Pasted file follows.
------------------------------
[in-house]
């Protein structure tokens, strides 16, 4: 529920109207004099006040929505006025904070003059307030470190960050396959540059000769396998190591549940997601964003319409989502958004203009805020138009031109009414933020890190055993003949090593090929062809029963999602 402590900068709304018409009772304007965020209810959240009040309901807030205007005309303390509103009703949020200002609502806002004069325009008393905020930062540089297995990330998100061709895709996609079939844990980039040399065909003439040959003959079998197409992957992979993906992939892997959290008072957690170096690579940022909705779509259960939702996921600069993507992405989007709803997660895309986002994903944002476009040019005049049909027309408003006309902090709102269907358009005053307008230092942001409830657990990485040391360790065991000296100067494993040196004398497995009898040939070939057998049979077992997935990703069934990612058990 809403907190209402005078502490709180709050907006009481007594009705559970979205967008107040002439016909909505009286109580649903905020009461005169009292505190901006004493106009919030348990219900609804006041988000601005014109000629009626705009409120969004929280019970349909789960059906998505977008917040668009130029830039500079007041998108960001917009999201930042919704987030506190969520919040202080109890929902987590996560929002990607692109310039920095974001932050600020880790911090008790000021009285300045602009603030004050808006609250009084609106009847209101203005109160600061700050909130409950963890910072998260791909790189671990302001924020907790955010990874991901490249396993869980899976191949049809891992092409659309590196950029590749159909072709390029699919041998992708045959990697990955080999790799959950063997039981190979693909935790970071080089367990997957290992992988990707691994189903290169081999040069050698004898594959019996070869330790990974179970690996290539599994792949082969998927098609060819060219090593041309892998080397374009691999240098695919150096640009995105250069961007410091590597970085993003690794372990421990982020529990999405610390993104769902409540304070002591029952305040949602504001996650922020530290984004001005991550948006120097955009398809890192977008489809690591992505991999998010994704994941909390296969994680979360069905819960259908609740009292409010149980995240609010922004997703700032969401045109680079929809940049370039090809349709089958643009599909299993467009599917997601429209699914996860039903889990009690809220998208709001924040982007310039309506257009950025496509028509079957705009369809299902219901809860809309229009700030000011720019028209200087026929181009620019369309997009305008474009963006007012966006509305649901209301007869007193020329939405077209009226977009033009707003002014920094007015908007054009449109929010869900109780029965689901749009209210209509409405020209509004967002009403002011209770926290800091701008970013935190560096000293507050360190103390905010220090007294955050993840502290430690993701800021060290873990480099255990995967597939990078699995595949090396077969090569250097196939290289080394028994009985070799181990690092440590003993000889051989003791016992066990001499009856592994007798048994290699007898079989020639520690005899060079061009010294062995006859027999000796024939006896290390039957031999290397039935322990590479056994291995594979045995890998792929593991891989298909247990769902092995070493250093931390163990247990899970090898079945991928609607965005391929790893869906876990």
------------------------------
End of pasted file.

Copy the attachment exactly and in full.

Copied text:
[in-house]
């Protein structure tokens, strides 16, 4: 529920109207004099006040929505006025904070003059307030470190960050396959540059000769396998190591549940997601964003319409989502958004203009805020138009031109009414933020890190055993003949090593090929062809029963999602 402590900068709304018409009772304007965020209810959240009040309901807030205007005309303390509103009703949020200002609502806002004069325009008393905020930062540089297995990330998100061709895709996609079939844990980039040399065909003439040959003959079998197409992957992979993906992939892997959290008072957690170096690579940022909705779509259960939702996921600069993507992405989007709803997660895309986002994903944002476009040019005049049909027309408003006309902090709102269907358009005053307008230092942001409830657990990485040391360790065991000296100067494993040196004398497995009898040939070939057998049979077992997935990703069934990612058990 809403907190209402005078502490709180709050907006009481007594009705559970979205967008107040002439016909909505009286109580649903905020009461005169009292505190901006004493106009919030348990219900609804006041988000601005014109000629009626705009409120969004929280019970349909789960059906998505977008917040668009130029830039500079007041998108960001917009999201930042919704987030506190969520919040202080109890929902987590996560929002990607692109310039920095974001932050600020880790911090008790000021009285300045602009603030004050808006609250009084609106009847209101203005109160600061700050909130409950963890910072998260791909790189671990302001924020907790955010990874991901490249396993869980899976191949049809891992092409659309590196950029590749159909072709390029699919041998992708045959990697990955080999790799959950063997039981190979693909935790970071080089367990997957290992992988990707691994189903290169081999040069050698004898594959019996070869330790990974179970690996290539599994792949082969998927098609060819060219090593041309892998080397374009691999240098695919150096640009995105250069961007410091590597970085993003690794372990421990982020529990999405610390993104769902409540304070002591029952305040949602504001996650922020530290984004001005991550948006120097955009398809890192977008489809690591992505991999998010994704994941909390296969994680979360069905819960259908609740009292409010149980995240609010922004997703700032969401045109680079929809940049370039090809349709089958643009599909299993467009599917997601429209699914996860039903889990009690809220998208709001924040982007310039309506257009950025496509028509079957705009369809299902219901809860809309229009700030000011720019028209200087026929181009620019369309997009305008474009963006007012966006509305649901209301007869007193020329939405077209009226977009033009707003002014920094007015908007054009449109929010869900109780029965689901749009209210209509409405020209509004967002009403002011209770926290800091701008970013935190560096000293507050360190103390905010220090007294955050993840502290430690993701800021060290873990480099255990995967597939990078699995595949090396077969090569250097196939290289080394028994009985070799181990690092440590003993000889051989003791016992066990001499009856592994007798048994290699007898079989020639520690005899060079061009010294062995006859027999000796024939006896290390039957031999290397039935322990590479056994291995594979045995890998792929593991891989298909247990769902092995070493250093931390163990247990899970090898079945991928609607965005391929790893869906876990």